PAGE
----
Figure 713

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Mechanisms of action of lipid-insoluble messengers (noted as "first messengers" in this and subsequent figures). (a) Signal transduction mechanism in which the receptor complex itself contains an ion channel. (b) Signal transduction mechanism in which the receptor itself functions as an enzyme, usually a tyrosine kinase. (c) Signal transduction mechanism in which the receptor activates a JAK kinase in the cytoplasm. (d) Signal transduction mechanism involving G proteins.

Protein-PO4 + ADP

As described in Chapter 4, other enzymes do the reverse of protein kinases; that is, they dephosphory-late proteins. These enzymes, termed protein phosphatases, also participate in signal transduction pathways, but their roles are much less well understood than those of the protein kinases and will not be described here.

Receptors That Function as Ion Channels In the first type of plasma-membrane receptor listed in Table 7-4 (Figure 7-13a), the protein that acts as the receptor itself constitutes an ion channel, and activation of the receptor by a first messenger causes the channel to open. The opening results in an increase in the net diffusion across the plasma membrane of the ion or ions specific to the channel. As we shall see in Chapter 8, such a change in ion diffusion is usually associated with a change in the membrane potential, and this electric signal is often the essential event in the cell's response to the messenger. In addition, as described later in this chapter, when the channel is a calcium channel, its opening results in an increase, by diffusion, in the cytosolic calcium concentration, another essential event in the signal transduction pathway for many receptors.

Vander et al.: Human Physiology: The Mechanism of Body Function, Eighth Edition

Homeostatic Mechanisms and Cellular Communication CHAPTER SEVEN

Receptors That Function as Enzymes The receptors in the second category of plasma-membrane receptors listed in Table 7-4 (Figure 7-13b) have intrinsic enzyme activity. With one major exception (discussed below), the many receptors that possess intrinsic enzyme activity are all protein kinases. Of these, the great majority phosphorylate specifically the portions of proteins that contain the amino acid tyrosine; accordingly, they are termed tyrosine kinases. Keep in mind that (1) tyrosine kinases simply constitute one category of protein kinases, and that (2) the label does not denote any particular enzyme but is a generic term that defines the type of function—phosphorylating tyrosine groups—these protein kinases perform.

The sequence of events for receptors with intrinsic tyrosine kinase activity is as follows. The binding of a specific messenger to the receptor changes the conformation of the receptor so that its enzymatic portion, located on the cytoplasmic side of the plasma membrane, is activated. This results in autophosphorylation of the receptor; that is, the receptor phosphorylates its own tyrosine groups! The newly created phosphoty-rosines on the cytoplasmic portion of the receptor then serve as "docking" sites for cytoplasmic proteins that have a high affinity for those phosphotyrosines displayed by that particular receptor. The bound docking proteins then bind other proteins, which leads to a cascade of signaling pathways within the cell. The common denominator of these pathways is that, at one or more points in their sequences, they all involve activation of cytoplasmic proteins by phosphorylation.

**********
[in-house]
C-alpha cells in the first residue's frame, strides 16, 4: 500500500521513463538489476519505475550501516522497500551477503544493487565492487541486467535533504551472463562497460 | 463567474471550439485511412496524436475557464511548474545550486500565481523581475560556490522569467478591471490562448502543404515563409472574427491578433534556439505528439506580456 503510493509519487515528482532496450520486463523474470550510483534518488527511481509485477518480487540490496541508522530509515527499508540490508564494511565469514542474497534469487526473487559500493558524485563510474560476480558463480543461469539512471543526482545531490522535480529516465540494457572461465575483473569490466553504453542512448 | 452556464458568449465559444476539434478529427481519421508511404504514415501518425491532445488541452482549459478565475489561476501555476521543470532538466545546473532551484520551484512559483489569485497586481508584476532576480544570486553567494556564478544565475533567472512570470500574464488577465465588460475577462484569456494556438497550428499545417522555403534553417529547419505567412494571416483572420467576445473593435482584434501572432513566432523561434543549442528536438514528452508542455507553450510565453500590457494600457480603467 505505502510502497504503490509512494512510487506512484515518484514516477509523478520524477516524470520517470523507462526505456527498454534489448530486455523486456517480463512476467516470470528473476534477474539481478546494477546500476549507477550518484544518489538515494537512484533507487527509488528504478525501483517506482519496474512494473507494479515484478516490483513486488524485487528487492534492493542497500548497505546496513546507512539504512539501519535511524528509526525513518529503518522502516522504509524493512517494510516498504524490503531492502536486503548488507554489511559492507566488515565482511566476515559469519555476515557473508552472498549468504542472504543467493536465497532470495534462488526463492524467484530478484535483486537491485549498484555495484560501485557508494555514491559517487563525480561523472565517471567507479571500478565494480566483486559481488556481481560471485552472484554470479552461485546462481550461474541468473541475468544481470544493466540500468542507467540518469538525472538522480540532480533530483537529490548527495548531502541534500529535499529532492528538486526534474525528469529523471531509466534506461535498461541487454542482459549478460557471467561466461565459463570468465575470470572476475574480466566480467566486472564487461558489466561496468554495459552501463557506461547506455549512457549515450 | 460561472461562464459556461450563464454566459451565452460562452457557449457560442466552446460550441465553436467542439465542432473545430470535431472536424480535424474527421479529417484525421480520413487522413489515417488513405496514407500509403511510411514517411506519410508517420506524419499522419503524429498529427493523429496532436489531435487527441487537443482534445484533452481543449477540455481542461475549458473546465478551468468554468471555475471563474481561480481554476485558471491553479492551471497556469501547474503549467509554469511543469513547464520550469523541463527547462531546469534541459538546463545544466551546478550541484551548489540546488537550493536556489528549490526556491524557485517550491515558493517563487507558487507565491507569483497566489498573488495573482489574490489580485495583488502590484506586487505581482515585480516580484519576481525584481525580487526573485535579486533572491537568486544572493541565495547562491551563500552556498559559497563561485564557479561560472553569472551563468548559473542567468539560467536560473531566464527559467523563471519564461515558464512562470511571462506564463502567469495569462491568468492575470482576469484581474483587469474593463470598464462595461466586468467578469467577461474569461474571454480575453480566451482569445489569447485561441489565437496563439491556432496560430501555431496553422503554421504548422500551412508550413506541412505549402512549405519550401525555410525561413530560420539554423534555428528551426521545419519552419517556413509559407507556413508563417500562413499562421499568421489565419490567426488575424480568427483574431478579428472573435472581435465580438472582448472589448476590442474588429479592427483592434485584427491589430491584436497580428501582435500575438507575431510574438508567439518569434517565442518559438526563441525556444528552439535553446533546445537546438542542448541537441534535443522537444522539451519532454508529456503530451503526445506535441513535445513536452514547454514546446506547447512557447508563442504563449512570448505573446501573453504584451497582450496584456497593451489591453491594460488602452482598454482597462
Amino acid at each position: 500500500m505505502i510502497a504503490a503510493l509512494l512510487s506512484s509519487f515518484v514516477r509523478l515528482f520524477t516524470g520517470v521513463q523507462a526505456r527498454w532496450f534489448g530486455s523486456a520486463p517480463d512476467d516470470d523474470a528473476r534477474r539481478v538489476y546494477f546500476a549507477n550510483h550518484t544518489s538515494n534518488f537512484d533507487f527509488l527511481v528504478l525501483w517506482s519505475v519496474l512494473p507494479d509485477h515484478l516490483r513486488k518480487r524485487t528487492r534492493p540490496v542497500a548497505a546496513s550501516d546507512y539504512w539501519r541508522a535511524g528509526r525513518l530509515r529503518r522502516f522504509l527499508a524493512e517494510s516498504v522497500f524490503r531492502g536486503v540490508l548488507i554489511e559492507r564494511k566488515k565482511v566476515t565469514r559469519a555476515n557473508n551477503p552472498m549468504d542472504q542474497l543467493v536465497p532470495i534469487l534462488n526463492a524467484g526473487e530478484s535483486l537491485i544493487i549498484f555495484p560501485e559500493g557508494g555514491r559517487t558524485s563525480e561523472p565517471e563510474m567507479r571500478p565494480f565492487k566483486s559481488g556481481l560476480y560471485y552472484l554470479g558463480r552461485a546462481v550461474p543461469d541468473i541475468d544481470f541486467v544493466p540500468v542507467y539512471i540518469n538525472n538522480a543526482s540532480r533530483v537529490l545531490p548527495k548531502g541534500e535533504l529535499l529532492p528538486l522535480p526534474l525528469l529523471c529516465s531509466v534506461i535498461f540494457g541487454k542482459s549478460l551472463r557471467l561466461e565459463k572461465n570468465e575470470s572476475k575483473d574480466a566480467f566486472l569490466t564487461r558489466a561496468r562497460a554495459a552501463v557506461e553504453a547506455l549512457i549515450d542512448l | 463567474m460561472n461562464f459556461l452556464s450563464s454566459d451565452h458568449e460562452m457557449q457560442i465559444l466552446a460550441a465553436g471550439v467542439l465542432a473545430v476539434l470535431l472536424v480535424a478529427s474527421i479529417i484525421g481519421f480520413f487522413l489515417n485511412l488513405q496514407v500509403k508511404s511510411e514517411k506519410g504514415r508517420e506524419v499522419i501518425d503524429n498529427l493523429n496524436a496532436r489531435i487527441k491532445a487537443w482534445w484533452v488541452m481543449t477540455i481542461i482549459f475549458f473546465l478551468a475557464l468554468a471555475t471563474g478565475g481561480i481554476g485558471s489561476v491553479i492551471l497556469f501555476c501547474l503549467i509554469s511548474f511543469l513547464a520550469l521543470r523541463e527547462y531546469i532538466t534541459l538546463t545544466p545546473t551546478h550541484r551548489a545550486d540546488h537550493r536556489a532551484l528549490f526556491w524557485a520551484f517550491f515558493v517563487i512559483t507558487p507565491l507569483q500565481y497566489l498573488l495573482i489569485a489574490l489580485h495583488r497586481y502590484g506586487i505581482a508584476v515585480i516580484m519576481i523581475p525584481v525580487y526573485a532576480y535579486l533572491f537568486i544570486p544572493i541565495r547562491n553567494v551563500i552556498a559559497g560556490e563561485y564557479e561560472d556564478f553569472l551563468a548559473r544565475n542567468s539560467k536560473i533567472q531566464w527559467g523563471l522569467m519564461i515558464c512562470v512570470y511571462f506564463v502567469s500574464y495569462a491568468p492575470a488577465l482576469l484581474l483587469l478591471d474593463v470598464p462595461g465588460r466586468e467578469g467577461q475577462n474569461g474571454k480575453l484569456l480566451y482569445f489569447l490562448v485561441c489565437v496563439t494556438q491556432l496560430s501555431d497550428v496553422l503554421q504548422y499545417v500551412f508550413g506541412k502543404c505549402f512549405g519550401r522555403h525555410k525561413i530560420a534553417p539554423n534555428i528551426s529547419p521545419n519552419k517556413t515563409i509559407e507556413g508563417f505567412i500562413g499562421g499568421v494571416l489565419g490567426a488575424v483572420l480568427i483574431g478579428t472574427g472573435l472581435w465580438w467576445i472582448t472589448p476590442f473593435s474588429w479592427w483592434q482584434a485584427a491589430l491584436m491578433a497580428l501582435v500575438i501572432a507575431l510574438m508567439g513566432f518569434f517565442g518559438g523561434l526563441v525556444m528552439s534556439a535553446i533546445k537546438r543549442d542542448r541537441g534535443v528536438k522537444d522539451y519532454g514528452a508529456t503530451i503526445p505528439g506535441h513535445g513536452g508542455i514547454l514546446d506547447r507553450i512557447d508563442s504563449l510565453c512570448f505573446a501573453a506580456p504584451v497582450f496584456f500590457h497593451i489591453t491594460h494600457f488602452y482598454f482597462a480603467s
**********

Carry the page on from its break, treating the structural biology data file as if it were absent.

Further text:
The number of kinases that mediate these phos-phorylations can be very large, and their names constitute a veritable alphabet soup—RAF, MEK, MAPKK, and so on. In all this complexity, it is easy to lose track of the point that the end result of all these pathways is the activation or synthesis of molecules, usually proteins, that ultimately mediate the response of the cell to the messenger. The receptors with intrinsic tyrosine kinase activity all bind first messengers that influence cell proliferation and differentiation.

As stated above, there is one major exception to the generalization that plasma-membrane receptors with inherent enzyme activity function as protein ki-nases. In this exception, the receptor functions as a guanylyl cyclase to catalyse the formation, in the cytoplasm, of a molecule known as cyclic GMP (cGMP). In turn, cGMP functions as a second messenger to activate a particular protein kinase, cGMP-dependent protein kinase, which phosphorylates particular proteins that then mediate the cell's response to the original messenger. This signal transduction pathway is used by only a small number of messengers and should not be confused with the much more important cAMP system to be described in a later section.

(Also, we will see in Chapter 8 that in certain cells, guanylyl cyclase enzymes are present in the cytoplasm; in these cases, a first messenger—nitric oxide—diffuses into the cell and combines with the guanylyl cyclase there to trigger the formation of cGMP.)